- Solar paneling on the roof of 60 New York City public schools is helping the city reach a goal to generate 100 megawatts of solar power a year by 2025, the New York Daily News reports.
- The program is linked to a partnership with nonprofit Solar One, an education and jobs training organization that is also delivering job training focused on the solar energy industry to students, as well as professional development to teachers.
- Some students involved in the Solar One initiative are also able to shadow solar panel workers as they complete installations. These partnerships can help students develop vocational skills, along with the confidence to pursue future endeavors.
Through hands-on learning, educators can expand their curricula, sparking students’ passions or interests by linking subjects to examples that can be found in the real world. By weaving these different topics into science and engineering subjects, educators can enliven STEM learning in classrooms. That could include looking at events happening in the news, such as the recent launch of the James Webb telescope, or showing students how to care for an on-campus beehive.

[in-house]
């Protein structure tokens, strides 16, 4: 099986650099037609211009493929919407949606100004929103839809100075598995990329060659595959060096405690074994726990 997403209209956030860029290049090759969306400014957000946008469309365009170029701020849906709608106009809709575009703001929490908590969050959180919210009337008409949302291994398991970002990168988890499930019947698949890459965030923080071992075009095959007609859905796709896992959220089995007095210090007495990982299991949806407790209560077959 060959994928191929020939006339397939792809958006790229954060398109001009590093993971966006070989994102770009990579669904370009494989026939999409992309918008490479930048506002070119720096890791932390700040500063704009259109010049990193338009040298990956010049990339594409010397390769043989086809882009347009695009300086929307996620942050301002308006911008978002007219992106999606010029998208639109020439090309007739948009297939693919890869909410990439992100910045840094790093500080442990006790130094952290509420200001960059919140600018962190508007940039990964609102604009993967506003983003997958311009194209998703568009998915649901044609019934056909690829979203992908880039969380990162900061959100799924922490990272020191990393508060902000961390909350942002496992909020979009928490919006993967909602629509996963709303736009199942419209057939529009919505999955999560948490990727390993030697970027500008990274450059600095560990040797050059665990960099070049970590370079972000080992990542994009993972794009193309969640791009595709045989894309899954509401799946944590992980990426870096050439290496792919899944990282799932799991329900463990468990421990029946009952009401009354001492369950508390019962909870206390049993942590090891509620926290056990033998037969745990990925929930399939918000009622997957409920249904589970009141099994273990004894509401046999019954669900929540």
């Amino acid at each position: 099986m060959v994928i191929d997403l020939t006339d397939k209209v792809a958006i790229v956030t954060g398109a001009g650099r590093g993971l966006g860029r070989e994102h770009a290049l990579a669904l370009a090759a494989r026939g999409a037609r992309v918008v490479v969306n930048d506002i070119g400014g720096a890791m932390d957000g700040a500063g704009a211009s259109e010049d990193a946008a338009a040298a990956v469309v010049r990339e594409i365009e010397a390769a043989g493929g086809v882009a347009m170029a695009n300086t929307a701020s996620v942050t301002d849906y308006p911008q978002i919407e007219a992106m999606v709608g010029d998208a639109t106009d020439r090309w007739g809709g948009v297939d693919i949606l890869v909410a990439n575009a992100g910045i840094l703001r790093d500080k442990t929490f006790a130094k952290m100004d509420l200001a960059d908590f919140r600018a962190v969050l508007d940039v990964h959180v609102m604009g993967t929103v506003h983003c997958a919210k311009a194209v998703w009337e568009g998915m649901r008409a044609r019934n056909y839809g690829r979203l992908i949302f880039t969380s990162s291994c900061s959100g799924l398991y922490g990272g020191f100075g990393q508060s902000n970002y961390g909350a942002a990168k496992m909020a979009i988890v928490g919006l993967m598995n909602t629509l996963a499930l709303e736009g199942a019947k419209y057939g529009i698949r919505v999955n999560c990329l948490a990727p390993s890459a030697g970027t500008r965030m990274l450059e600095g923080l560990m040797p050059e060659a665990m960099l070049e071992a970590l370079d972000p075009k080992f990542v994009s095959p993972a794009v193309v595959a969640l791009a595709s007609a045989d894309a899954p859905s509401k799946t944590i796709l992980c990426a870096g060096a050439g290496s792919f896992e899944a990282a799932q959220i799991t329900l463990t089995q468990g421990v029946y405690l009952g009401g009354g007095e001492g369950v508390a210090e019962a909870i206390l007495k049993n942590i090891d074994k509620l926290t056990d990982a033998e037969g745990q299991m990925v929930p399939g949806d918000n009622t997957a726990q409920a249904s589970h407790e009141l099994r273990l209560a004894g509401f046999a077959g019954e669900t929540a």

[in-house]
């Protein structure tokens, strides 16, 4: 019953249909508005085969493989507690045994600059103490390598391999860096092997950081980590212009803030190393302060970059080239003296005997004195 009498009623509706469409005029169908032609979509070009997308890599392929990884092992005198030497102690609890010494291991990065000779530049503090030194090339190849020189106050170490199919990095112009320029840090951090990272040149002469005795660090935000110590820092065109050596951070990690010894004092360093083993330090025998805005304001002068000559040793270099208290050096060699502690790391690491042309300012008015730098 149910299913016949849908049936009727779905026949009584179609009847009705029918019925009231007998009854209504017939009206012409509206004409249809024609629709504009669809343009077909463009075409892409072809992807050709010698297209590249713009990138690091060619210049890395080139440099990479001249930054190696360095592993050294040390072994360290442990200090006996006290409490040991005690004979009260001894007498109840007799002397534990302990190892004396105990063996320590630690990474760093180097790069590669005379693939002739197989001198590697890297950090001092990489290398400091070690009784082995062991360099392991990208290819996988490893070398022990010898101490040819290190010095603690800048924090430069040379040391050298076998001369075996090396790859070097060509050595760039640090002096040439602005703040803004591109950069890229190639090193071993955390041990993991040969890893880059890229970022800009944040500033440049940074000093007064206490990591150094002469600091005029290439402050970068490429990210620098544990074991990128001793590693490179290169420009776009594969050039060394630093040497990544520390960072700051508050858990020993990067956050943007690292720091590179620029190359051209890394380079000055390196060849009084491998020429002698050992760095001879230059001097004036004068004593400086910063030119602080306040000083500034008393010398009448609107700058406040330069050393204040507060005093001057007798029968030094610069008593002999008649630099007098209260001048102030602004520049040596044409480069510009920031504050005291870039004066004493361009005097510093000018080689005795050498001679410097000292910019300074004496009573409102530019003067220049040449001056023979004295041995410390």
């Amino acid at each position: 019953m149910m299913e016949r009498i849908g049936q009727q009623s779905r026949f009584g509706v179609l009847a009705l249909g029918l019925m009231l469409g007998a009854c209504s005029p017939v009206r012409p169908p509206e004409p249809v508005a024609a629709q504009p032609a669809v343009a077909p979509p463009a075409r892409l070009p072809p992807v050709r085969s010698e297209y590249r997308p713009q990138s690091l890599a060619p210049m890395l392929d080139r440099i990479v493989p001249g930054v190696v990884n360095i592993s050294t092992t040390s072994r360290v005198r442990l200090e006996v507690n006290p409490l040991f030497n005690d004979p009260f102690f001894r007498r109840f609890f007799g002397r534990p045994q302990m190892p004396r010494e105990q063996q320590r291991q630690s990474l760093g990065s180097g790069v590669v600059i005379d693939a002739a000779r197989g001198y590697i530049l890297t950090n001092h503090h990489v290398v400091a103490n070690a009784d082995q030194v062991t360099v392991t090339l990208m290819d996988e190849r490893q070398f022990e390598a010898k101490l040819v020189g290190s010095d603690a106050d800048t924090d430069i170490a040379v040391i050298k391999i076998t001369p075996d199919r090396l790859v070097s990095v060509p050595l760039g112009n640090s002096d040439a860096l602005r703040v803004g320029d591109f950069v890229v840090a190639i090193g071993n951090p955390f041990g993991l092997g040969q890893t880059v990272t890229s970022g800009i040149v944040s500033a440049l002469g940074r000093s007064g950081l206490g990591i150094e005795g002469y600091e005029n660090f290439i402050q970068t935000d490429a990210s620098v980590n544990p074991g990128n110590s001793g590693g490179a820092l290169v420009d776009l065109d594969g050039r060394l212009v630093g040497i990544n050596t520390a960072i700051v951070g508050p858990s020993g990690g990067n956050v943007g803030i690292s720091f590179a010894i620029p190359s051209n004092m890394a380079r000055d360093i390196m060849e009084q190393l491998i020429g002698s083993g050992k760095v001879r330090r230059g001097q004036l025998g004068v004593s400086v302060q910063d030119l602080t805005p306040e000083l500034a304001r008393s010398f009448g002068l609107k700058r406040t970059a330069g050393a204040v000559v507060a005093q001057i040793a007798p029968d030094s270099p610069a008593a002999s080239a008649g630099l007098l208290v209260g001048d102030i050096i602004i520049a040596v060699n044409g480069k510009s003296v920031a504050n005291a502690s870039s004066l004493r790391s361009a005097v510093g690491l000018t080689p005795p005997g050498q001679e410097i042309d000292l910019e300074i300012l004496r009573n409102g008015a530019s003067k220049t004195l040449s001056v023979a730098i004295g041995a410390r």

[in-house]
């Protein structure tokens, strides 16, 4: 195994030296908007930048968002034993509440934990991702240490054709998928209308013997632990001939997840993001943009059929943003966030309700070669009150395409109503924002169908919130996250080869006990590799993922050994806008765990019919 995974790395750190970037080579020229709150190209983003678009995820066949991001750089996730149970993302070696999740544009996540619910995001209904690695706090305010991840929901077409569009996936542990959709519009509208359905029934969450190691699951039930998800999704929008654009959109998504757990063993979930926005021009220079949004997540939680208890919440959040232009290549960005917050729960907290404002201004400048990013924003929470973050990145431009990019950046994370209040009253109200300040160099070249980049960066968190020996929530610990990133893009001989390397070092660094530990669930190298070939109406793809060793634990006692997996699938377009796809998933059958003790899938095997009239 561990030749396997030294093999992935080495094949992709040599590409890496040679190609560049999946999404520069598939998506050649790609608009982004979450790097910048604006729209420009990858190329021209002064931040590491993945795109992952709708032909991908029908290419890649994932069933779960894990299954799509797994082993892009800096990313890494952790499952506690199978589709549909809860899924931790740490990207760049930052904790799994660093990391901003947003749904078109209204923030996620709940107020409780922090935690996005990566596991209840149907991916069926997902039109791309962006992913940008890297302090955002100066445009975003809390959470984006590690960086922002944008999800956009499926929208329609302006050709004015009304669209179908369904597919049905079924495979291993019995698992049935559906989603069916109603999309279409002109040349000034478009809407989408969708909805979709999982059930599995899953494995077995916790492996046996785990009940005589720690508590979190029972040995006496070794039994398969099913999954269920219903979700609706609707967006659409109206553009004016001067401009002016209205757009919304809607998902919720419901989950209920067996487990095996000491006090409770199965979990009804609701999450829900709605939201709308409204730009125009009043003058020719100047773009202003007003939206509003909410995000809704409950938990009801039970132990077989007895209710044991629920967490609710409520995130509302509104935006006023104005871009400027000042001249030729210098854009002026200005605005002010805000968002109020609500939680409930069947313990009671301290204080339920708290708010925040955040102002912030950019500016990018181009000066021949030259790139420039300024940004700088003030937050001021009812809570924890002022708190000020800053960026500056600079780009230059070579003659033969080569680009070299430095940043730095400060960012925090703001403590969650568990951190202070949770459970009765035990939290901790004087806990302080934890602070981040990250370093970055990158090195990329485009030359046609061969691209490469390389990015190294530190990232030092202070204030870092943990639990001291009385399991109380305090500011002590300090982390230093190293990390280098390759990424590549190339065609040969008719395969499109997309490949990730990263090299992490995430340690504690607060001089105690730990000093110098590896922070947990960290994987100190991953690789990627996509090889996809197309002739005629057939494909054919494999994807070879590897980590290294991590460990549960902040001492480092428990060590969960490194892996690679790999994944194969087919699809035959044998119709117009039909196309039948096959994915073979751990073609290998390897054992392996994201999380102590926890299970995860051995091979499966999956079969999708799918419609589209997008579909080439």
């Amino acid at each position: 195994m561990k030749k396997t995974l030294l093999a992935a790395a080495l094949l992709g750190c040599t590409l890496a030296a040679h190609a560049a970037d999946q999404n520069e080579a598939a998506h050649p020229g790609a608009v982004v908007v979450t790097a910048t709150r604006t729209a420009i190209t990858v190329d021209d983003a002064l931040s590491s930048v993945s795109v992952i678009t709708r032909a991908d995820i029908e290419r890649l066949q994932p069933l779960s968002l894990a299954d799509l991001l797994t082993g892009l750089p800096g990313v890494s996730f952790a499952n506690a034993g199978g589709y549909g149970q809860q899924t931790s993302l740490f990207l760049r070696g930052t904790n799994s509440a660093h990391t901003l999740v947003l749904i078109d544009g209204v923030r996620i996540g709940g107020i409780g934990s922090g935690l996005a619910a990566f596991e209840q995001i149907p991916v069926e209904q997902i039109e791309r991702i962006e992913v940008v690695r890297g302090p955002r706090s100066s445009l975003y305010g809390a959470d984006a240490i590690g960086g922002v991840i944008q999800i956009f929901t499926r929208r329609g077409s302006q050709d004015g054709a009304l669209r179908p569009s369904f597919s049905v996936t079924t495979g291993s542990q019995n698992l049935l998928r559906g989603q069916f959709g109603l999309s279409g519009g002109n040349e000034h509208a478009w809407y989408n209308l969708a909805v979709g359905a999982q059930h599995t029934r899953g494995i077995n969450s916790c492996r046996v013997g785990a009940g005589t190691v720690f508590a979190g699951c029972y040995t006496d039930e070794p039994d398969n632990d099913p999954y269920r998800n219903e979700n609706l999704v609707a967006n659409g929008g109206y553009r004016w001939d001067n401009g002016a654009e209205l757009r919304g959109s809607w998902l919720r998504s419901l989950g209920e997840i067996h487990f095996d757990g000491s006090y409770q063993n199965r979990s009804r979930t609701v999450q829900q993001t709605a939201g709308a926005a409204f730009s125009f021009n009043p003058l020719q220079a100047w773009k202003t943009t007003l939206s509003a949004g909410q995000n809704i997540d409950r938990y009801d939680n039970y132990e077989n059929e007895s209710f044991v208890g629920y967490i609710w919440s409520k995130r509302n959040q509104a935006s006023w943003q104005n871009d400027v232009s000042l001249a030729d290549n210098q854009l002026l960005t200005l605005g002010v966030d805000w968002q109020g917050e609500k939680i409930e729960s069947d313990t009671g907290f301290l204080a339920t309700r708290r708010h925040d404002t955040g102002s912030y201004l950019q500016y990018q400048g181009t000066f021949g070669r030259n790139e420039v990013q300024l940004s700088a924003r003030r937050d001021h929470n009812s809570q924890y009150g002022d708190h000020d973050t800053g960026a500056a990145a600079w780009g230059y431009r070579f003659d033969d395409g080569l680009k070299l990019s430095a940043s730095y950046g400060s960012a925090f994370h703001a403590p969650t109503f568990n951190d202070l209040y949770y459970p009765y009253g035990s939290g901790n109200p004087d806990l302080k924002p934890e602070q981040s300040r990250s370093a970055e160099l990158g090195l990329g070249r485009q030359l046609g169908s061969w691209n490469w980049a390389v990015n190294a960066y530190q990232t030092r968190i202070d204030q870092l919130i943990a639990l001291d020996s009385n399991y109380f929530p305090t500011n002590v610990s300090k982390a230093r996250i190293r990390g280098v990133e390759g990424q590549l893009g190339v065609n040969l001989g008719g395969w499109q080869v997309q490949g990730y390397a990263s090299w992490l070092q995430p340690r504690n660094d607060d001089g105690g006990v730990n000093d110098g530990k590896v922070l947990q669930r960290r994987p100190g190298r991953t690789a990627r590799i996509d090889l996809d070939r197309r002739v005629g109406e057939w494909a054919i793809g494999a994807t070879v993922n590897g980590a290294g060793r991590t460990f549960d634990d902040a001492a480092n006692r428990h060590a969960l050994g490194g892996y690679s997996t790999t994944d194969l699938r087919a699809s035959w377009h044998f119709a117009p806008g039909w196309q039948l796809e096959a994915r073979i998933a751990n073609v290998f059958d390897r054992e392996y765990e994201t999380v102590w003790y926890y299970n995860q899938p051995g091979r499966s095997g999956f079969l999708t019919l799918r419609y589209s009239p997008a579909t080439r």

Hands-on learning can also be student-driven. Children in Columbia Public Schools in Missouri, for example, learned about recycling by studying trash they collected from the cafeterias and classrooms in their schools. Likewise, the Edible Schoolyard Project in Berkeley, California, teaches children about biology by having them grow vegetables — and they get to eat what they've cultivated, as well.
K-12 schools can consider partnering with nonprofit organizations, colleges and universities for help in bringing other real-world opportunities to classrooms. For example, students at Colorado’s Aurora Science & Tech Middle School are participating in a COVID-19 research study and will eventually learn about the results directly from researchers.
Schools have also partnered with private industry to offer CTE courses, such as solar panel installation programs, delivering useful hands-on science learning while equipping students with a marketable vocational skill, setting them up for potential careers in growing fields when they graduate.